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Category: Music

On Auditioning New Players

Have you ever been to a Piano Fondue show and thought, “Man, would I love to be doing that!”? Well, here’s what I’m looking for…

When I’m auditioning a potential new player for Piano Fondue training, I have them sit in on the Thursday night dueling show at the Ivory Room. They get to play two 30-minute sets, each done across from a PF veteran.

I’m only looking at three things.

  • How’s the voice? I’m really looking for basics here – mostly just intonation. Other aspects (power, range, tone, endurance) are easier to work on should they need any polishing.
  • How’s the personality? How comfortable are they with the crowd? Are they looking at the audience at all? Are they smiling? Are they bantering with the other player? The veteran player sitting across from them is helping them out. How do they respond? Performing with Piano Fondue is like being the frontman in a rock band. Can they handle it?
  • How are the piano chops? I’m looking for one thing – can they convincingly accompany themselves without looking at their hands? Everything else can be worked on.

To sum it up, sing in tune. Have personality. Don’t look at your hands. Can you do that? If so, you have potential. Send me an email.


Healthy Singing with an Earplug

I have a quick tip for all you singers out there (especially the ones at noisy bars). Put an earplug in one of your ears. It helps you monitor how healthily you’re singing. I’ve been doing it for years now, and I gotta say it’s a godsend. I can feel where the threshold of “destructive pushing” is, and I simply don’t cross it.

[Bonus fact] Most people have one ear that is far better at determining intonation. It shouldn’t take much experimentation to determine which ear to plug and which to leave open.

Happy singing!


Breathing Exercises: Lung Expansion

Here is a great breathing exercise I learned back in my drum corps days that really helps increase your lung capacity. Just remember to not lock your knees – we don’t want anyone passing out! (seriously) Also, I’m not a doctor. If something hurts while doing this exercise, stop doing it. That goes for everything else on this website, too.

That out of the way, here we go!

  • Set a metronome for 60 beats per minute (or just think of everything in seconds).
  • Lock your fingers behind your head and pull your elbows back, opening your chest cavity.
  • Breathe in for 4 counts – feel your lungs expand downward, to your sides, and in your back.
  • Hold for 4 counts
  • Sip more air in for 4 counts – one sip per count – really force more air in there
  • Hold for 4 more counts
  • Release for 8 counts – when you release, create some resistance for the air by hissing through your teeth, controlling the rate of air movement with your diaphragm. Release ALL of your air in the allotted time.
  • Next time through, release for 12 counts. Then 16. Then 20. Then 24…

Pro level – the last 4 counts of release, really force it out hard to the very end – don’t quit early!

Keep it up, and you’ll soon find your lung capacity growing and your vocal power increasing. Let me know how it goes in the comments.


Sit Up Straight

Okay, I’m going to channel my best inner-mom when I tell you this… “Sit up straight!” In addition to not looking like a slouch, good posture helps your singing and speaking tremendously. Lining up your vocal apparatus and activating your core is damn near everything you are trying to accomplish with voice lessons, and good posture is the end-all, be-all, holy grail of setting it all up for you. Activating your core has more benefits, too. It sets you up to be a physically stronger person. Strength comes from your core, and by keeping it active, you are essentially always working out. Last, but entirely not least, sitting, standing, and walking with good posture makes you feel better, stronger, and more confident, and when you’re feeling better, stronger, and more confident, you are going to feel happier. Good posture will literally improve your life, so let’s get on it.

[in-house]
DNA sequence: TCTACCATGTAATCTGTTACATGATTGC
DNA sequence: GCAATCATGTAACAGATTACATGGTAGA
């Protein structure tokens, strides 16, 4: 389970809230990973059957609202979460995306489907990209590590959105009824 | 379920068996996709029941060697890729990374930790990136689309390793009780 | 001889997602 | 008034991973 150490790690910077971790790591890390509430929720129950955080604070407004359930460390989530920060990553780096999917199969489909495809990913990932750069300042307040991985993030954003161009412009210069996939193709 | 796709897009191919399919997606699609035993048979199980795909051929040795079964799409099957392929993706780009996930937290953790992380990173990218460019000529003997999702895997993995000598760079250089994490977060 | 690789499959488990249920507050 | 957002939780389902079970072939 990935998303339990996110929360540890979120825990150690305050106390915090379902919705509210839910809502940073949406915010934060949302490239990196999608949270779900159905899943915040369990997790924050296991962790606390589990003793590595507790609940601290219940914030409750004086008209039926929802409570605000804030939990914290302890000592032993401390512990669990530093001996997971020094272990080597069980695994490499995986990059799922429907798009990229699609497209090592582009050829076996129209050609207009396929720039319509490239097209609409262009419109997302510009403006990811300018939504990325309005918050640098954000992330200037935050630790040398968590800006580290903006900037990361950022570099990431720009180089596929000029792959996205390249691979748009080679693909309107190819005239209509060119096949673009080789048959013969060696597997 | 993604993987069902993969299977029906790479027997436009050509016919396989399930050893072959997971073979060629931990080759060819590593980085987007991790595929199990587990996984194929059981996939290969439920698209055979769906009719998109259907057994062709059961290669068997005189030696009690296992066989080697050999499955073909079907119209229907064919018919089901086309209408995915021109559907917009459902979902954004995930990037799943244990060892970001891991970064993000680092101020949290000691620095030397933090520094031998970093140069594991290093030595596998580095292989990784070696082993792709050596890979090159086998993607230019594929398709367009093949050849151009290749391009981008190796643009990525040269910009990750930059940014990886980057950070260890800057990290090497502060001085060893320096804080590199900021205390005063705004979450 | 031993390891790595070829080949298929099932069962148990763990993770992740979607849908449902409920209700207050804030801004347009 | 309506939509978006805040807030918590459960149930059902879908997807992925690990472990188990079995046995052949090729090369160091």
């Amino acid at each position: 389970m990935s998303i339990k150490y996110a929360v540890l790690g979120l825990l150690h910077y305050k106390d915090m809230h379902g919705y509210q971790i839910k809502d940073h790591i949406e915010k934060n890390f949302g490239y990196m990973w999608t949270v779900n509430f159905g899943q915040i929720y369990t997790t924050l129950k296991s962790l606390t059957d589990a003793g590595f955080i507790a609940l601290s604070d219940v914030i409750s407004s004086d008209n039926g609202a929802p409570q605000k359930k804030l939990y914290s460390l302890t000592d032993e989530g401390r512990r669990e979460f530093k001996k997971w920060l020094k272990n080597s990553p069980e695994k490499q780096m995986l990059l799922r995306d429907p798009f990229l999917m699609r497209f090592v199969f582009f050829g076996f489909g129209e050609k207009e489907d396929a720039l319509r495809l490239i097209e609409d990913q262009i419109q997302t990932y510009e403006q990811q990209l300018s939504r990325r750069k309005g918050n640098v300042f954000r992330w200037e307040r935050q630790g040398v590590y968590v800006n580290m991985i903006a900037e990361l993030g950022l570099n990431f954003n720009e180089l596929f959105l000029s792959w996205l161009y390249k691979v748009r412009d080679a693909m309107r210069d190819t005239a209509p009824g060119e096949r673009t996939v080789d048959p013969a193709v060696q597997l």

When I remind myself to check my standing posture, I always imagine there is a string attached to the crown of my head, pulling me up like a marionette and stretching my spine. A couple side to side stretches and a deep breath later, I’m in power town, and I’m feeling more limber. If I’m sitting down, I sit so that I feel ready to stand up at any time. It keeps me super energized and ready to sing and play with energy and vigor. Try it yourself and see if you feel better and more energized. If you’ve been slouching for years, a lot of these muscles will put up a little fight when you start activating them for the first time, but keep it up, and you’ll eventually train good posture as your default. Until that happens, try to make occasional posture checks into a habit. Set a reminder on your phone or ask a friend or significant other to remind you from time to time.

Keep thinking positive, keep smiling, and get after that good posture. Your body and soul will thank you for it.


Learning New Songs on a Deadline

We play a lot of wedding receptions with Piano Fondue, and as a result, I often have to learn some new songs for first dances and the like. I’d like to share some tips and tricks I use for learning new songs quickly. This is for learning by ear – if you have the sheet music in front of you it’s kind of unnecessary. I usually just have a lyric sheet in front of me for this type of performance. [bonus tip – for memorizing lyrics, write them down a couple times]

  • First, don’t cram the day of. It’s very hard to keep a song solidly in your head from only one impression – even if it’s a few times through. Unless you are certain that you’ll have the chance to listen to the song immediately before performing it, this is risky. Any tune you hear between listening and performing will start to contaminate the memory. If some sort of emergency crops up, and you only get one day, then try to take breaks between listenings – an hour is good, making sure to listen to other songs in between to really solidify the song.
  • Ideally, I like taking five days to a week to really get a song solid. I don’t know the brain science behind it, but I find that if I don’t listen to the song every day, but take a day or two off in between, the second listening is much more effective – must be some sort of long-term vs. short-term memory thing.